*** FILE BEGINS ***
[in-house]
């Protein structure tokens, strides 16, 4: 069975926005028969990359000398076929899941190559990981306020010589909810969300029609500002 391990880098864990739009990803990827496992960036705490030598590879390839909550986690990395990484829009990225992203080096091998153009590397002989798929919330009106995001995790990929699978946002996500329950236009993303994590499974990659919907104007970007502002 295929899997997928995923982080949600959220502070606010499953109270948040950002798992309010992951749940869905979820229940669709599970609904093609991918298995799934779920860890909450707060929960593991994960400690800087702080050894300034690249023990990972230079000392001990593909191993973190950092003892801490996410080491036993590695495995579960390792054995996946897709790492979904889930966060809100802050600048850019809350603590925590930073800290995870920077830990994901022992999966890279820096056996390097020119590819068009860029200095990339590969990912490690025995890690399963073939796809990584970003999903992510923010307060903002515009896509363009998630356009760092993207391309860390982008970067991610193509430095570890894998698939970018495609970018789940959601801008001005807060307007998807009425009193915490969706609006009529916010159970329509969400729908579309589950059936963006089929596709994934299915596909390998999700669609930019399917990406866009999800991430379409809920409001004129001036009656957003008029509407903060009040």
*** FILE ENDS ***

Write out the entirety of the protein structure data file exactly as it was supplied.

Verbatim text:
[in-house]
């Protein structure tokens, strides 16, 4: 069975926005028969990359000398076929899941190559990981306020010589909810969300029609500002 391990880098864990739009990803990827496992960036705490030598590879390839909550986690990395990484829009990225992203080096091998153009590397002989798929919330009106995001995790990929699978946002996500329950236009993303994590499974990659919907104007970007502002 295929899997997928995923982080949600959220502070606010499953109270948040950002798992309010992951749940869905979820229940669709599970609904093609991918298995799934779920860890909450707060929960593991994960400690800087702080050894300034690249023990990972230079000392001990593909191993973190950092003892801490996410080491036993590695495995579960390792054995996946897709790492979904889930966060809100802050600048850019809350603590925590930073800290995870920077830990994901022992999966890279820096056996390097020119590819068009860029200095990339590969990912490690025995890690399963073939796809990584970003999903992510923010307060903002515009896509363009998630356009760092993207391309860390982008970067991610193509430095570890894998698939970018495609970018789940959601801008001005807060307007998807009425009193915490969706609006009529916010159970329509969400729908579309589950059936963006089929596709994934299915596909390998999700669609930019399917990406866009999800991430379409809920409001004129001036009656957003008029509407903060009040």